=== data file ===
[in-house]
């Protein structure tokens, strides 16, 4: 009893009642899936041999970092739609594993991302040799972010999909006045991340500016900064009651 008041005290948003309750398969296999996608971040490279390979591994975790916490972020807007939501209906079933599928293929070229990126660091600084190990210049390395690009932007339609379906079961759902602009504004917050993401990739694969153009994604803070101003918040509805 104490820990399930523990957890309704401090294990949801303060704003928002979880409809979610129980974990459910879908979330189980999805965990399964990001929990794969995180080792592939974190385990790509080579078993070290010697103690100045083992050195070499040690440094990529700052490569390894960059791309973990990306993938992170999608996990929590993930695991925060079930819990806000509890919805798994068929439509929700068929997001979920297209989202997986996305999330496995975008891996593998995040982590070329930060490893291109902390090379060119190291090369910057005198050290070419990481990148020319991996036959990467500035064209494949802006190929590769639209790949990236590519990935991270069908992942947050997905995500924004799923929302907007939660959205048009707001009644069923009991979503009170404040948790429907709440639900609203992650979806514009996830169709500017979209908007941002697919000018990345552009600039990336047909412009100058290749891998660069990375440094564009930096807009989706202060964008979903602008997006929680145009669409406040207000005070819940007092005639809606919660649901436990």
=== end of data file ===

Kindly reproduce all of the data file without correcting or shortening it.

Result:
[in-house]
């Protein structure tokens, strides 16, 4: 009893009642899936041999970092739609594993991302040799972010999909006045991340500016900064009651 008041005290948003309750398969296999996608971040490279390979591994975790916490972020807007939501209906079933599928293929070229990126660091600084190990210049390395690009932007339609379906079961759902602009504004917050993401990739694969153009994604803070101003918040509805 104490820990399930523990957890309704401090294990949801303060704003928002979880409809979610129980974990459910879908979330189980999805965990399964990001929990794969995180080792592939974190385990790509080579078993070290010697103690100045083992050195070499040690440094990529700052490569390894960059791309973990990306993938992170999608996990929590993930695991925060079930819990806000509890919805798994068929439509929700068929997001979920297209989202997986996305999330496995975008891996593998995040982590070329930060490893291109902390090379060119190291090369910057005198050290070419990481990148020319991996036959990467500035064209494949802006190929590769639209790949990236590519990935991270069908992942947050997905995500924004799923929302907007939660959205048009707001009644069923009991979503009170404040948790429907709440639900609203992650979806514009996830169709500017979209908007941002697919000018990345552009600039990336047909412009100058290749891998660069990375440094564009930096807009989706202060964008979903602008997006929680145009669409406040207000005070819940007092005639809606919660649901436990």